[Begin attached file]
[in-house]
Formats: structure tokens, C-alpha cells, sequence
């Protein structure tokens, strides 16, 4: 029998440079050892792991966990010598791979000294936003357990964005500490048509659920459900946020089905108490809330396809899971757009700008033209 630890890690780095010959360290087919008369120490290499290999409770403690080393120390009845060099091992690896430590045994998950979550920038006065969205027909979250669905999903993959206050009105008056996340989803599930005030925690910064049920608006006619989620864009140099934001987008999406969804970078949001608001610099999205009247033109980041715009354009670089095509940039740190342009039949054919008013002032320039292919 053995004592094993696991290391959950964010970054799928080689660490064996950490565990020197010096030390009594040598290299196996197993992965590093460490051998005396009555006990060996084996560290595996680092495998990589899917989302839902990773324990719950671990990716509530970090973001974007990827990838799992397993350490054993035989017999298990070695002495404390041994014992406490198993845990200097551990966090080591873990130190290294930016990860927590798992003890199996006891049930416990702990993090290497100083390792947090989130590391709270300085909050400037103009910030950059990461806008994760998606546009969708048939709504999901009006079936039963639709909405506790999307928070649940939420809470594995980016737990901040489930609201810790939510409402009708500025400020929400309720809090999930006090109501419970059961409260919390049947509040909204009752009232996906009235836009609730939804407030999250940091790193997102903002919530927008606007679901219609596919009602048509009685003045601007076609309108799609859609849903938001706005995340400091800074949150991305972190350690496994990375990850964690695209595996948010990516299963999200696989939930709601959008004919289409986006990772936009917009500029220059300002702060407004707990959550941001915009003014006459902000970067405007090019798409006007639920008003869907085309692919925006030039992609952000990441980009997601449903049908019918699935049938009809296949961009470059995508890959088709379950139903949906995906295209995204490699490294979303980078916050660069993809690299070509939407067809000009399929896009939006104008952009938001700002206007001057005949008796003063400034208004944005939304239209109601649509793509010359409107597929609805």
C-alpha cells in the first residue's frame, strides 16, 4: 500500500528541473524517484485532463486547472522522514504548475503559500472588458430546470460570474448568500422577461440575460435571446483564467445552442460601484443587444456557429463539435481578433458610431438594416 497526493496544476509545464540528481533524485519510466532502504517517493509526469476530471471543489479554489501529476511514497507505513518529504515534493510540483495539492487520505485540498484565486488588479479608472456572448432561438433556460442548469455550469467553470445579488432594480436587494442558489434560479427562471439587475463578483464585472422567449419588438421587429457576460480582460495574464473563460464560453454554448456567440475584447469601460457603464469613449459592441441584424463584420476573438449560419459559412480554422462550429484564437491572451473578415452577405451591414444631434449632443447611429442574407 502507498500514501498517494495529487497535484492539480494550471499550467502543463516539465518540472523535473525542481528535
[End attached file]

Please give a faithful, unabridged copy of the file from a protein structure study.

[in-house]
Formats: structure tokens, C-alpha cells, sequence
């Protein structure tokens, strides 16, 4: 029998440079050892792991966990010598791979000294936003357990964005500490048509659920459900946020089905108490809330396809899971757009700008033209 630890890690780095010959360290087919008369120490290499290999409770403690080393120390009845060099091992690896430590045994998950979550920038006065969205027909979250669905999903993959206050009105008056996340989803599930005030925690910064049920608006006619989620864009140099934001987008999406969804970078949001608001610099999205009247033109980041715009354009670089095509940039740190342009039949054919008013002032320039292919 053995004592094993696991290391959950964010970054799928080689660490064996950490565990020197010096030390009594040598290299196996197993992965590093460490051998005396009555006990060996084996560290595996680092495998990589899917989302839902990773324990719950671990990716509530970090973001974007990827990838799992397993350490054993035989017999298990070695002495404390041994014992406490198993845990200097551990966090080591873990130190290294930016990860927590798992003890199996006891049930416990702990993090290497100083390792947090989130590391709270300085909050400037103009910030950059990461806008994760998606546009969708048939709504999901009006079936039963639709909405506790999307928070649940939420809470594995980016737990901040489930609201810790939510409402009708500025400020929400309720809090999930006090109501419970059961409260919390049947509040909204009752009232996906009235836009609730939804407030999250940091790193997102903002919530927008606007679901219609596919009602048509009685003045601007076609309108799609859609849903938001706005995340400091800074949150991305972190350690496994990375990850964690695209595996948010990516299963999200696989939930709601959008004919289409986006990772936009917009500029220059300002702060407004707990959550941001915009003014006459902000970067405007090019798409006007639920008003869907085309692919925006030039992609952000990441980009997601449903049908019918699935049938009809296949961009470059995508890959088709379950139903949906995906295209995204490699490294979303980078916050660069993809690299070509939407067809000009399929896009939006104008952009938001700002206007001057005949008796003063400034208004944005939304239209109601649509793509010359409107597929609805």
C-alpha cells in the first residue's frame, strides 16, 4: 500500500528541473524517484485532463486547472522522514504548475503559500472588458430546470460570474448568500422577461440575460435571446483564467445552442460601484443587444456557429463539435481578433458610431438594416 497526493496544476509545464540528481533524485519510466532502504517517493509526469476530471471543489479554489501529476511514497507505513518529504515534493510540483495539492487520505485540498484565486488588479479608472456572448432561438433556460442548469455550469467553470445579488432594480436587494442558489434560479427562471439587475463578483464585472422567449419588438421587429457576460480582460495574464473563460464560453454554448456567440475584447469601460457603464469613449459592441441584424463584420476573438449560419459559412480554422462550429484564437491572451473578415452577405451591414444631434449632443447611429442574407 502507498500514501498517494495529487497535484492539480494550471499550467502543463516539465518540472523535473525542481528535